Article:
Originally created 07/31/98

Seminar exhibits ways to eat insects



ATHENS, Ga. -- Alice Emerson raises all kinds of fruits and vegetables in her garden in Bogart, and she's constantly under attack from insects.

This week she got even at a seminar at the State Botanical Garden called "Why Not Eat Insects?"

Participants sampled low-cholesterol, high-protein treats made from crickets, mealworms and waxworms.

"They're nutritious, first of all," said Lou Kudon, an entomologist with the Clarke County Health Department who led the seminar. "They have more protein than cattle and less fat. Plus, they're already eating our crops, so why not eat them?"

Anyone who's ever eaten fruits or vegetables has eaten tiny bugs consumers rarely see. Shrimp and lobster are bugs from the sea, he said.

Some insects are basically asking to be eaten by virtue of their names, Dr. Kudon added. The scientific name for crickets is "Gryllus," which sounds an awful lot like "grill us" when you say it.

Because some cricket parts are indigestible, the head, wings and legs must be removed. The ovipositor -- egg-laying part of the cricket's anatomy -- must be removed as well, he advised.

What's left is the tender abdomen, suitable for roasting or using in soups or stir fry.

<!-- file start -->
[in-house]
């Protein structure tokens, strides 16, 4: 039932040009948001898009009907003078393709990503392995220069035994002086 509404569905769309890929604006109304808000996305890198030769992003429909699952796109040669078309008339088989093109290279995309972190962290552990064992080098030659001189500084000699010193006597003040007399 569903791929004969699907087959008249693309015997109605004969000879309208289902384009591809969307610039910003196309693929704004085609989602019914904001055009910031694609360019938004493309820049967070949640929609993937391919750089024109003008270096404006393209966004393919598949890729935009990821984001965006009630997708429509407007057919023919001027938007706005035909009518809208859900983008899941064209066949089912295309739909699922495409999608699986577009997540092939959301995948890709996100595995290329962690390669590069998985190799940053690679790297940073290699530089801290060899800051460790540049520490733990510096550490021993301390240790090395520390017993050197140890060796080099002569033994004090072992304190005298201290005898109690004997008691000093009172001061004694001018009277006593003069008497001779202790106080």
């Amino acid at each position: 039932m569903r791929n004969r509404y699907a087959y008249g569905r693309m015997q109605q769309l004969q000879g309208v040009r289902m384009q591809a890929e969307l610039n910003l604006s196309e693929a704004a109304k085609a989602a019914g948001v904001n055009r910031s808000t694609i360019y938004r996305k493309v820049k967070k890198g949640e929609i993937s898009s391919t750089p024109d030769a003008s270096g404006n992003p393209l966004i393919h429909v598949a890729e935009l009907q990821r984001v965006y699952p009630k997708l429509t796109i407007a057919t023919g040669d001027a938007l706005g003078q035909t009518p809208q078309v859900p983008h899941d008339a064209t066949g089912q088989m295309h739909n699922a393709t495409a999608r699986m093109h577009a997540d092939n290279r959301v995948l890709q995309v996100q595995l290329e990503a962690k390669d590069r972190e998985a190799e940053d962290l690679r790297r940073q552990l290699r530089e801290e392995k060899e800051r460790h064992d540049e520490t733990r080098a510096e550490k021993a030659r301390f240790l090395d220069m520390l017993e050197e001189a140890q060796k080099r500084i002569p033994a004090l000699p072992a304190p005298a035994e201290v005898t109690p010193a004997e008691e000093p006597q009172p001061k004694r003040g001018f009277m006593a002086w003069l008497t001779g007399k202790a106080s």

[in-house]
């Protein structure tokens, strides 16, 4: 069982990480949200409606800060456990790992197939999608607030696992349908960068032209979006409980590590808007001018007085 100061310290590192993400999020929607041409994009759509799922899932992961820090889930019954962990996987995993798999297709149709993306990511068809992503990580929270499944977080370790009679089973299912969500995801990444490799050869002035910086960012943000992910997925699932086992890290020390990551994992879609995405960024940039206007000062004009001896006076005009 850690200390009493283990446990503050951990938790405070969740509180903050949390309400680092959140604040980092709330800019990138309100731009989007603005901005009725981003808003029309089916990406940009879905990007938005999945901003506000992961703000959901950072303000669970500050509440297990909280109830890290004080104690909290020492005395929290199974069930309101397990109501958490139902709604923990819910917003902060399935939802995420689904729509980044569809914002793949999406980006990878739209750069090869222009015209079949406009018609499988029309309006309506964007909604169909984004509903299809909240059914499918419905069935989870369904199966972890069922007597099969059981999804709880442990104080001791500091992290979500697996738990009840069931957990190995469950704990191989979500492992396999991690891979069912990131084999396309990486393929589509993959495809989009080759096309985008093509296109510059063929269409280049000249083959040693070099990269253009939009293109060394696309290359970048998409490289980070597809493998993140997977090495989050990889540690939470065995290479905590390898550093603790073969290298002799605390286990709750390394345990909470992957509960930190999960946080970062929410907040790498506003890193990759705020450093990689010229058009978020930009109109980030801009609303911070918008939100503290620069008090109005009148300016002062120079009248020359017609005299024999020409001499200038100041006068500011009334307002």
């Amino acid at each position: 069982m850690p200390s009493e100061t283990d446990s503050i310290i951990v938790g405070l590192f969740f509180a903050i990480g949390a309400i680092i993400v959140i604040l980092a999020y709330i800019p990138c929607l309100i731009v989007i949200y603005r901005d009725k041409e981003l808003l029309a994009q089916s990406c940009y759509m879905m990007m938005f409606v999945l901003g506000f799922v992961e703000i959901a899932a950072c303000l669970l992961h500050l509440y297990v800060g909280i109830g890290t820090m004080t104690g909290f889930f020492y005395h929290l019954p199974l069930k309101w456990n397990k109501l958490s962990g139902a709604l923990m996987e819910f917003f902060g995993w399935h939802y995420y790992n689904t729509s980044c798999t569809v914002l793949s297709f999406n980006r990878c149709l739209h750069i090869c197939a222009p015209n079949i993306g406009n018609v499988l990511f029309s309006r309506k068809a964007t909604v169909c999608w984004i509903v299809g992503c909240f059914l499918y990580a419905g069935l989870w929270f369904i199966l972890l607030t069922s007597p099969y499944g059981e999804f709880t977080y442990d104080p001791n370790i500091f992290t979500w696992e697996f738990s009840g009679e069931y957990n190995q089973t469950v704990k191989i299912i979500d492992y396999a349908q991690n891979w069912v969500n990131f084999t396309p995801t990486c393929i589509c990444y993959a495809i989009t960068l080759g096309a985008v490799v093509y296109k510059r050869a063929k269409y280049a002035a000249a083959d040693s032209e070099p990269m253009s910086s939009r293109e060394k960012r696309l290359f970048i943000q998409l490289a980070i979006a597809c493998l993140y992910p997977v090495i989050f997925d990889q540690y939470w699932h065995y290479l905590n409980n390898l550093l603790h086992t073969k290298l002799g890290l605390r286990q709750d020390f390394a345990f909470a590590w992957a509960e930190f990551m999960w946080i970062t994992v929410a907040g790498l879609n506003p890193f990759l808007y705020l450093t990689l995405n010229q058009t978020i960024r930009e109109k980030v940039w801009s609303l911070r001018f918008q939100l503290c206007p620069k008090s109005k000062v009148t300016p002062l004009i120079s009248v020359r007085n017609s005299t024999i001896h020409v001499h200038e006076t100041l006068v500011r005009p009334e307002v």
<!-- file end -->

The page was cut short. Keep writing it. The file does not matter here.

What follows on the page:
Marinating crickets in a mixture of Louisiana hot sauce and garlic for "Buffalo crickets" is difficult because their tough exoskeleton, or outer body shell, is made of a substance called chitin that is designed to keep water from entering or leaving the insects' bodies.

They are ideal, though, for "crispy cricket curry," using a marinade of chipotle pepper in adobo sauce and honey and a mixture of vegetables, including carrots and yellow squash.

Complementing the entree was a side dish of "cream of mealworm soup." He combined beetle larvae with chicken stock and egg yolks for a taste like cream of mushroom soup.

For dessert -- "candypillars," made from waxworms, moth larvae, sugar and powdered cinnamon.

Laura Conroy, 7, couldn't get enough of them. She finished off the extras after the plate was passed around the table.

"I liked watching him cook, and I like these," she said as she held up a candypillar on a toothpick.

Laura, her 10-year-old sister, Mary, and their mom, Liz, live outside Statham in Jackson County and have eaten bugs before at the Botanical Gardens' Insectival. Every year at the Insectival, Dr. Kudon produces new insect delicacies.

"We went through about 10,000 mealworms and 15,000 crickets at the last one," he said. "We used them in pizzas and chocolate chip cookies, and it all disappeared."

Dr. Kudon's began cooking insects about 30 years ago in graduate school at the University of Georgia. Each student was required to present seminars for the other students, and Dr. Kudon said he wanted to do something different than "insect metabolism or the anatomy of a cricket's antennae."

Most of the faculty refused to eat the bugs, but the students dug in.

"For them, it was a free meal," he said.